Former Wayne head football coach Paul Epperly, with wife Pat behind him, prepare to stand before the first crowd at what they did not yet know would be called Epperly Field. In the distance to the far left, Wayne athletic director Scott Valentine prepares to pull down the cover from the scoreboard. Also pictured are the Falcons’ 2014 captains, from left, Ridge Downard, Blayde Baker, Clayton Kiefer and Carson Kiefer. Photo by Jason Selby
1958 LINEVILLE GRAD AND FORMER WAYNE FOOTBALL COACH AND TEACHER HONORED WITH UNVEILING OF EPPERLY FIELD
Paul Epperly recalls the excitement of an opening game victory, 6-0 over Mount Ayr in 1969, as the tipping point for the Falcons football program. Forty-five years later, Epperly and wife, Pat, drove from their home in Arkansas for the first game of the season in the new Saling Athletic Complex.
The 2014 football version of his old school scored 50 points this night—their lowest total this year. The game has changed, and not just because Wayne currently plays eight-man.
But the biggest surprise and adjustment for the old ball coach remained the new scoreboard, covered until just before the game. Standing on the unpainted stadium track with his wife and the captains of the football team, Epperly glanced to his left to watch the cover dropped, as announcer Jared Chambers shouted: ‘Epperly Field.’ Paul Epperly had no idea beforehand about this honor he would receive. Sep 22, 2014, 09:57
WAYNE GRAD WORKED AS A NURSE FOR 18 YEARS BEFORE BECOMING AN ATTORNEY IN HER HOMETOWN OF CORYDON
On a farm not far from the Missouri border, close to where the stone bases of the famed barnstorming Shane Hill baseball team once practiced, Dusti Relph rode her horse Doc in moonlight, hunting raccoons with her father, Jim Dickerson.
Other days, she would ride her bicycle through the streets of Corydon or spend her summers at the swimming pool in the late 1970s, while her mother Roberta Chambers practiced law.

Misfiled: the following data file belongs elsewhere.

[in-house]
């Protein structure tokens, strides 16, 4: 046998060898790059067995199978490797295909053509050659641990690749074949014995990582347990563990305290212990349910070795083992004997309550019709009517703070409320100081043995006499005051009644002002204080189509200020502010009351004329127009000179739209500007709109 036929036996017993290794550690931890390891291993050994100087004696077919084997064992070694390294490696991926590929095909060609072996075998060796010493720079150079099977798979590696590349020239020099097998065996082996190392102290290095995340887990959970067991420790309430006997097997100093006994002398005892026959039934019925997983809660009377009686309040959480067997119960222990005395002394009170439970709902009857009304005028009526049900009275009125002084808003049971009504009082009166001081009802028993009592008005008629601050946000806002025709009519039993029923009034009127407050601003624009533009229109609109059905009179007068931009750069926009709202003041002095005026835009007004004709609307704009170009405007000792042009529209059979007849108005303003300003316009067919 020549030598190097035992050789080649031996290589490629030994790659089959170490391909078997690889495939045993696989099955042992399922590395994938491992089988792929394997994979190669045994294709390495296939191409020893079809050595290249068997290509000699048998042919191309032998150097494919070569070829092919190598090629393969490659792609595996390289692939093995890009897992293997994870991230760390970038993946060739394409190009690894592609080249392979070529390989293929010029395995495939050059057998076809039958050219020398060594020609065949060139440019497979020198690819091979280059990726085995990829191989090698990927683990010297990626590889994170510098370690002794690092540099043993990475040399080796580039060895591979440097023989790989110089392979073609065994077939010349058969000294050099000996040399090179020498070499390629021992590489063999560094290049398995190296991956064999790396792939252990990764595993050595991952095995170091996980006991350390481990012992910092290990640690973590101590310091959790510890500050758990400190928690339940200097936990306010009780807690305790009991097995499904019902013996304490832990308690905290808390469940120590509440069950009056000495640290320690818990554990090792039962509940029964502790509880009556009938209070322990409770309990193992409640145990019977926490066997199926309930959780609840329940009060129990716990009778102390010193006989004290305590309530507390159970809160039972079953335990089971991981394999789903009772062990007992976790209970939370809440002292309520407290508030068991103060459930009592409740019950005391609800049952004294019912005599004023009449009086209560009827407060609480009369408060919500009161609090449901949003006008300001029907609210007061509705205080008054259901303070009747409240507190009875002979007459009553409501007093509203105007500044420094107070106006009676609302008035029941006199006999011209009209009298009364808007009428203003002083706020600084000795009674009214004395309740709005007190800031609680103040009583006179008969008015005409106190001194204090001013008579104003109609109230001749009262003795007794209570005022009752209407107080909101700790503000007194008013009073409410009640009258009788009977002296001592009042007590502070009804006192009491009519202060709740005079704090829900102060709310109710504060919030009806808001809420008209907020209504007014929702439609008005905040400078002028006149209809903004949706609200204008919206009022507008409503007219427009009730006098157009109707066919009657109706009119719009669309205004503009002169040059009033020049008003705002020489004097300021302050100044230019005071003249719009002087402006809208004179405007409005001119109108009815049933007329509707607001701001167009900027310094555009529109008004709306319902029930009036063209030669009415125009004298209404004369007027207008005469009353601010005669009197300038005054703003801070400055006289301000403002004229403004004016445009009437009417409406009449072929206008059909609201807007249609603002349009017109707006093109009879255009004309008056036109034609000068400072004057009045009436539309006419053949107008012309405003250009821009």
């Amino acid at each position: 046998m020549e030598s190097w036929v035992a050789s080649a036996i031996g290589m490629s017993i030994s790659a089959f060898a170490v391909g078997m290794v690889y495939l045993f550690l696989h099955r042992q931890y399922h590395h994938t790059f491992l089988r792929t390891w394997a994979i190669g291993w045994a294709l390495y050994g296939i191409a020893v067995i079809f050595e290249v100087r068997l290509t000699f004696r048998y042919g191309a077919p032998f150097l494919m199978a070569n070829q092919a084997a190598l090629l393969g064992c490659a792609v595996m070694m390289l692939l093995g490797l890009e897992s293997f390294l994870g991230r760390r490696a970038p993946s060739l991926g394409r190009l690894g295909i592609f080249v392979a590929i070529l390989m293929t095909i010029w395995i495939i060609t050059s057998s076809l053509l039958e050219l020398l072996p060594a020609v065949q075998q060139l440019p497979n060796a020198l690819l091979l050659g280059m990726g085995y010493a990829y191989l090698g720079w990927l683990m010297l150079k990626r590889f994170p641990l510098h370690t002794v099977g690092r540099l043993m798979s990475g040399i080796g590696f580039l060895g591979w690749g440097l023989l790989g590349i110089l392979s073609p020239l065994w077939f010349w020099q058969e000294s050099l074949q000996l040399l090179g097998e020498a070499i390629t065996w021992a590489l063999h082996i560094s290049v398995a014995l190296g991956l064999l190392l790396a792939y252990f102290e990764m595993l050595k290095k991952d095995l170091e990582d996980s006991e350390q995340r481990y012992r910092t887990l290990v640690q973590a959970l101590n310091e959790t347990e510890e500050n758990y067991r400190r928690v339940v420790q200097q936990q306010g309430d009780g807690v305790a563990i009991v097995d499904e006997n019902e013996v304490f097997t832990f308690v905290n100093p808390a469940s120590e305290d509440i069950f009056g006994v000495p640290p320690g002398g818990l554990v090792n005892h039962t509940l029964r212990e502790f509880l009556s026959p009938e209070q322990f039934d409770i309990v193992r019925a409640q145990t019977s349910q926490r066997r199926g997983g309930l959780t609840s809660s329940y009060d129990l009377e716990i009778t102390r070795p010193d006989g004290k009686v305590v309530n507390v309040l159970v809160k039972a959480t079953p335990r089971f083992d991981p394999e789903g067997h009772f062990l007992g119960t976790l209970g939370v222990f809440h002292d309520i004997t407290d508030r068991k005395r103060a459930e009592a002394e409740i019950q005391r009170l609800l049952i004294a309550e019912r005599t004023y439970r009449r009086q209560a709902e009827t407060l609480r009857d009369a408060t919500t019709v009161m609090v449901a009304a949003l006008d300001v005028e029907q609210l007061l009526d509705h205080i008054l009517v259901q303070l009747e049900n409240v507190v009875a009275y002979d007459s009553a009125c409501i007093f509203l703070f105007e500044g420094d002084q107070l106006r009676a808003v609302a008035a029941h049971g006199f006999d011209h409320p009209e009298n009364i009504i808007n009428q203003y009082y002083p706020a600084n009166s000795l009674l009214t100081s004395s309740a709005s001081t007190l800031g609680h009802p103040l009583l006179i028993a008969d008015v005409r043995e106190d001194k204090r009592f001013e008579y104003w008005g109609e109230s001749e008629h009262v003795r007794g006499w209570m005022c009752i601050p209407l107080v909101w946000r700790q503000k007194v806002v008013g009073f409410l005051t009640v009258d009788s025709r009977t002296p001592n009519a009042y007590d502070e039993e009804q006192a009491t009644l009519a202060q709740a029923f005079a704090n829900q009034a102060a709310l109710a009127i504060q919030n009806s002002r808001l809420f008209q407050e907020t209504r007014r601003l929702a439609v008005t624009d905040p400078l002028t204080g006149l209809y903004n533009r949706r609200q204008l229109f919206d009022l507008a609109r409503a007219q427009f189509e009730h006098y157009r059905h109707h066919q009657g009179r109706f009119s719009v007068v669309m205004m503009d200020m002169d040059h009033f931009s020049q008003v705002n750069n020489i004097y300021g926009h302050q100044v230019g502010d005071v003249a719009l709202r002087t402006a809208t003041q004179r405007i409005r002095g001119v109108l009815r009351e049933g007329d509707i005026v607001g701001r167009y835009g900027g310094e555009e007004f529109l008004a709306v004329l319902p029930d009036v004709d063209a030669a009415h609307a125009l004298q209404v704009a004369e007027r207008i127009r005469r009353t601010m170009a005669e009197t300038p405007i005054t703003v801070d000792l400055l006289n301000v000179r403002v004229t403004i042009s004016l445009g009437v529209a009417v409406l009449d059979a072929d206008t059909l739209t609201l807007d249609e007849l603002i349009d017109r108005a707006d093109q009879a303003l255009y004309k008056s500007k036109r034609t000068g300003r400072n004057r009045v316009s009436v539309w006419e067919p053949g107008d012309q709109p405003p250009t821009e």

“Once I got into junior high, I was real active in 4-H, sports and clubs,” Relph said. “I think that taught leadership skills.”
From this humble beginning, the Honorable Dusti Relph now begins her duties as district judge—the first woman to serve in that capacity in the history of Iowa’s fifth judicial district, which includes Polk County. Sep 8, 2014, 08:55
Matt Roe stands among rows of blueberry bushes planted two years ago at Terraceberry Farm west of Corydon. Photo by Jason Selby
PRACTICAL FARMERS OF IOWA, BASED OUT OF AMES, MATCHES MENTORS WITH YOUNG AGRICULTURAL ENTREPRENEURS AROUND THE STATE
Strawberries, blueberries and honey—an atypical assortment on a southern Iowa farm, but one that Matt Roe can call his own. Roe was not raised with an agricultural background. He did not inherit the family farm, nor did he grow up on one. He attended Iowa State University to study horticulture under Dr. Nick Christians, but found tending golf courses for rich duffers in Edwards, Colo. unfulfilling.
“Lots of mundane, doing the same thing all day, making everything look extra perfect and beautiful for a bunch of rich guys to go out and play golf,” Roe said. “And just the excessive use of water and pesticides, and all the chemicals—it’s just a tremendous amount, especially out west where water is such a concern. They had to irrigate every single day. Kind of in a desert, some of those parts, then you’ve got this lush, beautiful golf course. I just wasn’t too passionate about that." Sep 4, 2014, 09:13
Amy Nyberg at the Taekwondo World Expo in Little Rock, Ark.
SENIOR AT WAYNE COMMUNITY HIGH SCHOOL FINDS INNER PEACE THROUGH PUNCHES, KICKS AND NUNCHUKS
Amy Nyberg, a senior at Wayne Community High School, began Taekwondo as a nine-year-old when her family still lived in Minnesota. When they moved to rural southern Iowa, Nyberg wasn’t sure she wanted to start over, to try a new style of the popular martial art. Instructor and third degree black belt Jackie Gunzenhauser of the Humeston Black Belt Academy convinced her to give it another try. Now, at the age of 16, Nyberg is a first-degree black belt.
“It’s fun,” Nyberg said, when asked what keeps her going back to the dojang. “There’s something you can always work on. The people are really nice. I just love to do it.” Aug 22, 2014, 13:08
Above, PTFAC staff members Carly Nekvinda, Amber Johnson, Mandie Gassman, Josie Curry, Paige Johnson, Alex Chapman, Nic Johnson and Connor Runyon attempt to revive Mary Downs. Photo by Jason Selby
Intrepid community volunteer and spokesperson Cheri Nessen has turned her attention to taking Prairie Trails Family Aquatic Center down a safer, greener path. The Corydon pool has moved away from Red Cross techniques to Jeff Ellis & Associates, the leader in aquatic industry for lifeguard training, contracted by many large aquatic theme parks. Nessen has also employed the use of sphagnum moss, which limits the amount of chlorine necessary to keep water clean—a technique few pools have yet to use. The results are increased safety and health for swimmers.
“[Ellis is] different from other lifeguard companies,” Nessen said, as she instructed lifeguard Josie Curry to lead a demonstration in scanning of the water for potential trouble. Aug 15, 2014, 11:00